Effective December 27, 2020
Plan Amendment Deadline is December 31, 2022 for Calendar Year Plans (January 1, 2024 for governmental plans)

The CAA provides for a number of qualified disaster relief provisions that are similar to the provisions of the Coronavirus Aid, Relief, and Economic Security (“CARES”) Act enacted into law on March 27, 2020. Plan sponsors may, but are not required to, adopt these relief provisions. A “qualified disaster,” for CAA purposes, is any major disaster declared by the President under the Stafford Act during the period beginning January 1, 2020 and ending 60 days after the date of enactment of the CAA (February 25, 2021), excluding those areas where the only declared major disaster was by reason of the COVID-19 pandemic. The CAA relaxes retirement plan distribution rules to give participants more access to their funds and to provide penalty relief for distributions taken as a result of a disaster. Participants may take a qualified disaster distribution from an eligible retirement plan (e.g., 401(k) plan) of up to $100,000 without penalty or withholding, similar to the CARES Act distributions, as long as the amounts are distributed by June 25, 2021 (“QDD”). Those amounts are taxed ratably over a 3-year period, are eligible for rollover, and may be recontributed to the plan. A QDD also includes amounts distributed in connection with non-COVID disasters between December 28, 2019 and December 27, 2020, which are declared as a disaster under the Strafford Disaster Relief and Emergency Assistance Act. The CAA continues the loan and return of hardship distribution features implemented by the CARES Act. Retirement plan loans may be taken in amounts up to the lesser of $100,000 or 100% of vested account. Loan repayment may be suspended for up to one year. However, interest continues to accrue. Participant may also recontribute any hardship distributions initially taken to purchase or construct a principal residence in a qualified disaster area. A list of all major disaster declarations can be found at https://www.fema.gov/disasters/disaster-declarations.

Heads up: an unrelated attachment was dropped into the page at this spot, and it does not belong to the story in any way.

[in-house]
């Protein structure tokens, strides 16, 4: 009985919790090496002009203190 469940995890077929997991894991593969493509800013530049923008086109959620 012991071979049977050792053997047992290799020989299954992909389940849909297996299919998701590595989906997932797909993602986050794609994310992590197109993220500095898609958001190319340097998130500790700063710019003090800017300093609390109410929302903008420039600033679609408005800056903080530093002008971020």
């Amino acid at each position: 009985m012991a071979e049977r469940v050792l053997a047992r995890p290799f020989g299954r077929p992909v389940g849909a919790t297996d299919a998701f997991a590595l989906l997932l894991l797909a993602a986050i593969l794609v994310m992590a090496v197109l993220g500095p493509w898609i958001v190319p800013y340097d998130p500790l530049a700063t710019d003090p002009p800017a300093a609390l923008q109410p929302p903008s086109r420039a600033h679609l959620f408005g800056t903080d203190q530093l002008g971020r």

ARPA Single Employer Pension Funding Relief
Plan Years After December 31, 2019